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She Was Probably Not A Robot

Jo McEniery

A ridiculously charming post-apocalyptic tale about the only man who survives the end of the world
She Was Probably Not A Robot

Image via Melbourne International Comedy Festival

Stuart Bowden’s She Was Probably Not A Robot takes audiences on a journey to a time and place in which all of us are dead. It’s a ridiculously charming post-apocalyptic tale about the only man who survives the end of the world.

In this energetic single-hander, Bowden doubles as both the aforementioned survivor and a 25,000-year-old alien called Celeste. Through hilarious physicality, detailed and imaginative storytelling and the creation of two very eccentric personas, Bowden keeps audiences enthralled throughout his hour-long Comedy Festival slot.

From his ghost-like entrance to some obscenely revealing costume choices, this actor knows how to maximise his physicality to ensure all eyes are on him. It seems as though his every gesture is designed to elicit a laugh from somewhere in the audience. A cocked eyebrow here, a pointed twist of the hips there; it all adds up to a thoroughly entertaining and clever performance that touches on deeper themes than our protagonist would have us believe.

We journey through the story of how a quite unremarkable man survived an apocalypse that wiped out the rest of humanity. Bowden takes us step by step through the happenings of that fateful day, for the most part of which he is attached to a blow up mattress. This mattress accompanies him around the stage and into the audience, and forms a surprisingly stable base for some ambitious centre stage belly flops.

In a particularly disturbing scene, Bowden will have audiences believing he is making out with a severed head. It’s grotesque yet effective. Bowden’s ability to describe actions in detail ensures his audience enjoys a vivid experience of the story, even though much of it is told rather than shown.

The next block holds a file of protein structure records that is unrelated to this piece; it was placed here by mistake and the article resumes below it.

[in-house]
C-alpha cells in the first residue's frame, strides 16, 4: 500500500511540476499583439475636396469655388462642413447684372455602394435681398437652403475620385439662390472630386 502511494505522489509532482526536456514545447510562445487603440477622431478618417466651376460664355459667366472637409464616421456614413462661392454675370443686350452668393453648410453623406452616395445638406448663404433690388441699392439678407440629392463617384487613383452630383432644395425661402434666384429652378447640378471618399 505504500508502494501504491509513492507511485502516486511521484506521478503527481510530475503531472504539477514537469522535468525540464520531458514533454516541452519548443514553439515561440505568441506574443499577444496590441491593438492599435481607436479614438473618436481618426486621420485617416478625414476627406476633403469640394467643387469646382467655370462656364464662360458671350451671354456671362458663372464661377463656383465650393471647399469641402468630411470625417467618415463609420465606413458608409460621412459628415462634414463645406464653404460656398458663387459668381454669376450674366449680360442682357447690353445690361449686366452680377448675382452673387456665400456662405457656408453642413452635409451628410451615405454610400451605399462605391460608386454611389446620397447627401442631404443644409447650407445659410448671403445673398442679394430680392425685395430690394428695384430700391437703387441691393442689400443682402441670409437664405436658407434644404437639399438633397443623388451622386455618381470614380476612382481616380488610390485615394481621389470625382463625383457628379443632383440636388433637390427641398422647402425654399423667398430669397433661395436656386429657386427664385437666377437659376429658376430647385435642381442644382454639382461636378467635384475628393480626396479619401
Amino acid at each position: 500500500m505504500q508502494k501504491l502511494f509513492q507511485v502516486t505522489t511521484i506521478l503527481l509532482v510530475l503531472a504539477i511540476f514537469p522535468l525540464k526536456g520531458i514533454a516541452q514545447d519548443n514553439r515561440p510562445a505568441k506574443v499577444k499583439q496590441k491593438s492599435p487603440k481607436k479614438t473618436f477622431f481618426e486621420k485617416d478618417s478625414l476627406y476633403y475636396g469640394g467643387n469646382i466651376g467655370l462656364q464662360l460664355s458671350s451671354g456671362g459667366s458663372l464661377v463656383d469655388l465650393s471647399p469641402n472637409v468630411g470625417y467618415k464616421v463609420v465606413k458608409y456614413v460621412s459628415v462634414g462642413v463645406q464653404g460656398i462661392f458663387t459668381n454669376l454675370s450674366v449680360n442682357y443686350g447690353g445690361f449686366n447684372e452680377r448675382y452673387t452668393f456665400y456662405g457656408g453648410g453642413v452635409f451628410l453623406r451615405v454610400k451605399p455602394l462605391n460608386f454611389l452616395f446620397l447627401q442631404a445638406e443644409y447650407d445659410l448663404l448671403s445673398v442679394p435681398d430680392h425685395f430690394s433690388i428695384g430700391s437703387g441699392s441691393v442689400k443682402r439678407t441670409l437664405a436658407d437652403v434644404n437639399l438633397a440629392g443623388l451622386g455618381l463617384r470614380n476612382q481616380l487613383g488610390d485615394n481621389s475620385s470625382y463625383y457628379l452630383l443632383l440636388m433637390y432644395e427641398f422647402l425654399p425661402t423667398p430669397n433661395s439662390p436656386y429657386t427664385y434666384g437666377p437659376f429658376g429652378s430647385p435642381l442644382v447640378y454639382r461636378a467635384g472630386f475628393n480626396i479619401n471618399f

Bowden’s portrayal of the slightly oddball alien character is delightfully endearing. The alien speaks in a shrill and hesitant tone and her eyes constantly dart from side to side inside a silver helmet. She has no capacity to understand human emotion, yet she has created a surprisingly accurate replica of Earth that might just come in handy following the demise of the ‘real’ Earth. The story is just ridiculous enough to be absolutely charming.

Bowden is a talented theatre maker. His piece is punchy, he boasts some seriously decent vocal chords, does great things with looping vocals, and he manages to tell a completely absurd tale in a compelling manner. She Was Probably Not A Robot is an engaging and entertaining piece that is perfect for intimate festival audiences. 

Rating: 4 ½ stars out of 5



She Was Probably Not A Robot
Written and performed by Stuart Bowden
Melbourne International Comedy Festival
Tower Theatre, Coopers Malthouse
23 March – 17 April

What the stars mean?
  • Five stars: Exceptional, unforgettable, a must see
  • Four and a half stars: Excellent, definitely worth seeing
  • Four stars: Accomplished and engrossing but not the best of its kind
  • Three and a half stars: Good, clever, well made, but not brilliant
  • Three stars: Solid, enjoyable, but unremarkable or flawed
  • Two and half stars: Neither good nor bad, just adequate
  • Two stars: Not without its moments, but ultimately unsuccessful
  • One star: Awful, to be avoided
  • Zero stars: Genuinely dreadful, bad on every level

About the author

Jo McEniery is a Melbourne-based writer and poet.

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